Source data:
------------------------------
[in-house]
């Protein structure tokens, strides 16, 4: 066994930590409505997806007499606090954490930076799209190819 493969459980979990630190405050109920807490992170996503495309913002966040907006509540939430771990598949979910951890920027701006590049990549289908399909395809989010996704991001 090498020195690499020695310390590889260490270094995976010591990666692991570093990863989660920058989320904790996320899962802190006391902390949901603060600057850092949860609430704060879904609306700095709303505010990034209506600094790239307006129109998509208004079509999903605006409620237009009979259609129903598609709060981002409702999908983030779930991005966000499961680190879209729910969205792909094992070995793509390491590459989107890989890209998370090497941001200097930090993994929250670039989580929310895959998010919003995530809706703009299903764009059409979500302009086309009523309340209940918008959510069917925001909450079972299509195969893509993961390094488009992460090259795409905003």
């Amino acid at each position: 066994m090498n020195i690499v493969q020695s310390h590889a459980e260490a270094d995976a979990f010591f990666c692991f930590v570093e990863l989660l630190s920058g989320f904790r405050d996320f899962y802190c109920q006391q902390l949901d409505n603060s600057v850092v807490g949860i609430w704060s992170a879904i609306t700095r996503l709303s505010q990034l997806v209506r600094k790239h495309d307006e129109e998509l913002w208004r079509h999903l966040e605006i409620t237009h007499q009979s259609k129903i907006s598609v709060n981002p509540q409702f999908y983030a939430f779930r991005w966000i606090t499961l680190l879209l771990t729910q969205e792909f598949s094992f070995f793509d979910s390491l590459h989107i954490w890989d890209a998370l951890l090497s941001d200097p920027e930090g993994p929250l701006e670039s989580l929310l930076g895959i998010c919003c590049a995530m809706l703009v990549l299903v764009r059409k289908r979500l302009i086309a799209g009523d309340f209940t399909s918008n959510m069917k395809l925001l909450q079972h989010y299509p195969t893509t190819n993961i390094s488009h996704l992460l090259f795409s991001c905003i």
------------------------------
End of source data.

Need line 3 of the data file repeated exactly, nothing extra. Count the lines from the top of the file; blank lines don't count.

């Amino acid at each position: 066994m090498n020195i690499v493969q020695s310390h590889a459980e260490a270094d995976a979990f010591f990666c692991f930590v570093e990863l989660l630190s920058g989320f904790r405050d996320f899962y802190c109920q006391q902390l949901d409505n603060s600057v850092v807490g949860i609430w704060s992170a879904i609306t700095r996503l709303s505010q990034l997806v209506r600094k790239h495309d307006e129109e998509l913002w208004r079509h999903l966040e605006i409620t237009h007499q009979s259609k129903i907006s598609v709060n981002p509540q409702f999908y983030a939430f779930r991005w966000i606090t499961l680190l879209l771990t729910q969205e792909f598949s094992f070995f793509d979910s390491l590459h989107i954490w890989d890209a998370l951890l090497s941001d200097p920027e930090g993994p929250l701006e670039s989580l929310l930076g895959i998010c919003c590049a995530m809706l703009v990549l299903v764009r059409k289908r979500l302009i086309a799209g009523d309340f209940t399909s918008n959510m069917k395809l925001l909450q079972h989010y299509p195969t893509t190819n993961i390094s488009h996704l992460l090259f795409s991001c905003i």